Tree in trouble
I AM writing to express my concern that a healthy tree on council-owned land is to be destroyed to make way for a high-density development.
I have spoken to the developer who says the tree makes it difficult to maximise the development potential of the block, it’s located on council-owned land and is not within the confines of the block.
I am disappointed with this result as there are few large, majestic trees left in our area and with another already removed from within the site it won’t belong before we are left with no advanced trees.
With the council’s commitment to increase urban tree cover to 18 per cent by the 2030 along with its character retention guidelines aiming to maintain mature trees, I struggle to see how a single greenfield development has taken precedence over an existing healthy, mature tree.
As importantly outlined on Stirling council’s website; “Trees bring health, economic and environmental advantages to us all,” and “street trees are important natural assets that make our city cooler”.
Each tree is not only its own ecosystem, but plays its part connecting other ecosystems above and below the ground. By removing it we further break down that fragile link with nature.
On consultation many surrounding home owners, who were not initially aware of the trees’ removal, agree that these trees play an invaluable part in our local wildlife and we all are rewarded by their existence.
I am currently raising a petition for my ward councillors to present at the next ordinary council meeting requesting the tree be retained and the development to be modified to accommodate the tree.
Central Avenue, Mount Lawley
IT is in poor taste that Bayswater council continues with a memorial to John D’Orazio at the same time it is investigating possible breeches of laws/codes at a development site owned by his family, which is only metres away from the riverside spot proposed for his memorial.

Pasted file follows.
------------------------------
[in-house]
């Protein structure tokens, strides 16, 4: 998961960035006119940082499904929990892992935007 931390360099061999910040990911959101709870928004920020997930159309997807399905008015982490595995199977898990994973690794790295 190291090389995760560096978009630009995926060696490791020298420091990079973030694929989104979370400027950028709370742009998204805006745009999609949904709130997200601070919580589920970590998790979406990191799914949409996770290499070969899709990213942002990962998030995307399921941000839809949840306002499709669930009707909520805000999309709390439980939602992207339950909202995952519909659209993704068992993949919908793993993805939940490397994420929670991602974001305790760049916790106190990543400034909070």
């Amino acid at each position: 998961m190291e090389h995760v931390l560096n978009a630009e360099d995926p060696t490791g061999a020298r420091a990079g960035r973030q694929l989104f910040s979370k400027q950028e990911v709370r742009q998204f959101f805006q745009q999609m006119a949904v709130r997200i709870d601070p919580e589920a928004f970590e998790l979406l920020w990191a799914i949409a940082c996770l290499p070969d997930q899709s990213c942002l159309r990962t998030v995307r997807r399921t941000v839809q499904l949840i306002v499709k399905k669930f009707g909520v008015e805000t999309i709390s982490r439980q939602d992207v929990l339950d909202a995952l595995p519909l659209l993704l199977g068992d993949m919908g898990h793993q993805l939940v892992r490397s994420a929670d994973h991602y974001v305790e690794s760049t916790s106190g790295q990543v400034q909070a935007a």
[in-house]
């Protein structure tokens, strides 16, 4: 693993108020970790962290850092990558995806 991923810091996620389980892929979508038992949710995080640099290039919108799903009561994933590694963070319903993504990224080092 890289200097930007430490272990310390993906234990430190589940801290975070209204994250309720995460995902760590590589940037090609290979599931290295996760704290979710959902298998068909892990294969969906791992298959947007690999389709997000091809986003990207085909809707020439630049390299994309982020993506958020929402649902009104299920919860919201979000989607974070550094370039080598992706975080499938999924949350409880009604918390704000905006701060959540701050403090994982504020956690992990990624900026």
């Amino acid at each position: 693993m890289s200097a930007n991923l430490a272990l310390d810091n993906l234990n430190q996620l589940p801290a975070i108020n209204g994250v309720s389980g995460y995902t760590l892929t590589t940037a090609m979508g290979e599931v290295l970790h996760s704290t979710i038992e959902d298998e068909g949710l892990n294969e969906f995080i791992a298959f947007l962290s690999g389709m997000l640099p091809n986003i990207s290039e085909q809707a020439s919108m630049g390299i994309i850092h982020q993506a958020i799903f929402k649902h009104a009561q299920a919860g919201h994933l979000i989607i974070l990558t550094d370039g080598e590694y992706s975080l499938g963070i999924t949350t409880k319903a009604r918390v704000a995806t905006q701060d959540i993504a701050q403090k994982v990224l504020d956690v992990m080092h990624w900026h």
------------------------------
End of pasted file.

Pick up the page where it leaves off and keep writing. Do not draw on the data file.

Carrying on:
The Carter wetland is important and there are so many questions unanswered about the neighbouring site.
Who contaminated the site? Who cut trees on council land? Was too much area cleared, outside acceptable pre-works? Were required flora and fauna studies done? Were native animals killed by the bulldozers? Why didn’t council get told the bulldozers were coming in? Why didn’t the developer agree to buffers (as recommended by the environment department)?
Questions of mayor McKenna and CEO Ms Lefante surely have to be asked about the timing.
Hill St, Bayswater
YOUR boxed item “More trees at risk” ( Voice, September 10, 2016) offers a challenge to the City of Bayswater’s use of the QTRA tree risk assessment.
The city should be asked to explain how one of its own reports, paid for by ratepayers, was so lacking in accuracy and detail that fallen tree limbs, large enough to maim or even kill, were dismissed as no more than leaf and bark litter.
I believe it’s time for a full and public inquiry into the City of Bayswater’s use of the QTRA system.
Documents in this writer’s possession clearly indicate that when it comes to a particular ratepayer’s safety, the city had to rely on an independent arborist’s report that this writer paid for.
The city’s own QTRA report was apparently not up to the task.
Vincent J. McCudden
Almondbury Street, Bayswater